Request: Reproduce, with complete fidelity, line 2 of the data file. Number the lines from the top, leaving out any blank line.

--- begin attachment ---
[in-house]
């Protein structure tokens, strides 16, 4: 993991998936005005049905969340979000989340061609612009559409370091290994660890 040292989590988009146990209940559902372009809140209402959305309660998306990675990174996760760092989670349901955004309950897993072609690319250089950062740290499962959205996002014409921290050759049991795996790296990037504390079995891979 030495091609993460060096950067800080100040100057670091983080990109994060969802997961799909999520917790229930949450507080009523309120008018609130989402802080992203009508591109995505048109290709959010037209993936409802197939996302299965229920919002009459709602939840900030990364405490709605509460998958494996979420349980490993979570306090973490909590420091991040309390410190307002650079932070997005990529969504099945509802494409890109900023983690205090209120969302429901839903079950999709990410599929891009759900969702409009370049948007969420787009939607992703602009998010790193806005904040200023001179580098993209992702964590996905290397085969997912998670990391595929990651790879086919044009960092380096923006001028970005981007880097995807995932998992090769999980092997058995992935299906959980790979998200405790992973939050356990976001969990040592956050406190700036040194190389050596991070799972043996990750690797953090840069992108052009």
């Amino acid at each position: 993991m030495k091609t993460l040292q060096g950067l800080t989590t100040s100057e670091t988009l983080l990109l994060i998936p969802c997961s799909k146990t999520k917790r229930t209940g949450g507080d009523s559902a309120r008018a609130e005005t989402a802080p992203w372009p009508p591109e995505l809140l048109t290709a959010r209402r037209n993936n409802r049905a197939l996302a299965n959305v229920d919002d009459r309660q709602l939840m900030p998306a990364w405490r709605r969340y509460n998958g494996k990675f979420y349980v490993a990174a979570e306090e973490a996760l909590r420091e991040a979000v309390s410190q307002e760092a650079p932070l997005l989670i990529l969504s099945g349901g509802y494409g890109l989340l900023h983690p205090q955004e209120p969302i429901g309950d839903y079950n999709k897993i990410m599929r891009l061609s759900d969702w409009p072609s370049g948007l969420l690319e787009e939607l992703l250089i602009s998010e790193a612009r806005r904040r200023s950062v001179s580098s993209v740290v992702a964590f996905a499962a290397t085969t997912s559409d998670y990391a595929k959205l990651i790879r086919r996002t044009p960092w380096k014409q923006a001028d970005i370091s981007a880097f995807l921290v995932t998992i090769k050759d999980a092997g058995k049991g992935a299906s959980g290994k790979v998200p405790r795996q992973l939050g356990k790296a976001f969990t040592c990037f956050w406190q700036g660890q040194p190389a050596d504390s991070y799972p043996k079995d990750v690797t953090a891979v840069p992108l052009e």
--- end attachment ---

């Protein structure tokens, strides 16, 4: 993991998936005005049905969340979000989340061609612009559409370091290994660890 040292989590988009146990209940559902372009809140209402959305309660998306990675990174996760760092989670349901955004309950897993072609690319250089950062740290499962959205996002014409921290050759049991795996790296990037504390079995891979 030495091609993460060096950067800080100040100057670091983080990109994060969802997961799909999520917790229930949450507080009523309120008018609130989402802080992203009508591109995505048109290709959010037209993936409802197939996302299965229920919002009459709602939840900030990364405490709605509460998958494996979420349980490993979570306090973490909590420091991040309390410190307002650079932070997005990529969504099945509802494409890109900023983690205090209120969302429901839903079950999709990410599929891009759900969702409009370049948007969420787009939607992703602009998010790193806005904040200023001179580098993209992702964590996905290397085969997912998670990391595929990651790879086919044009960092380096923006001028970005981007880097995807995932998992090769999980092997058995992935299906959980790979998200405790992973939050356990976001969990040592956050406190700036040194190389050596991070799972043996990750690797953090840069992108052009």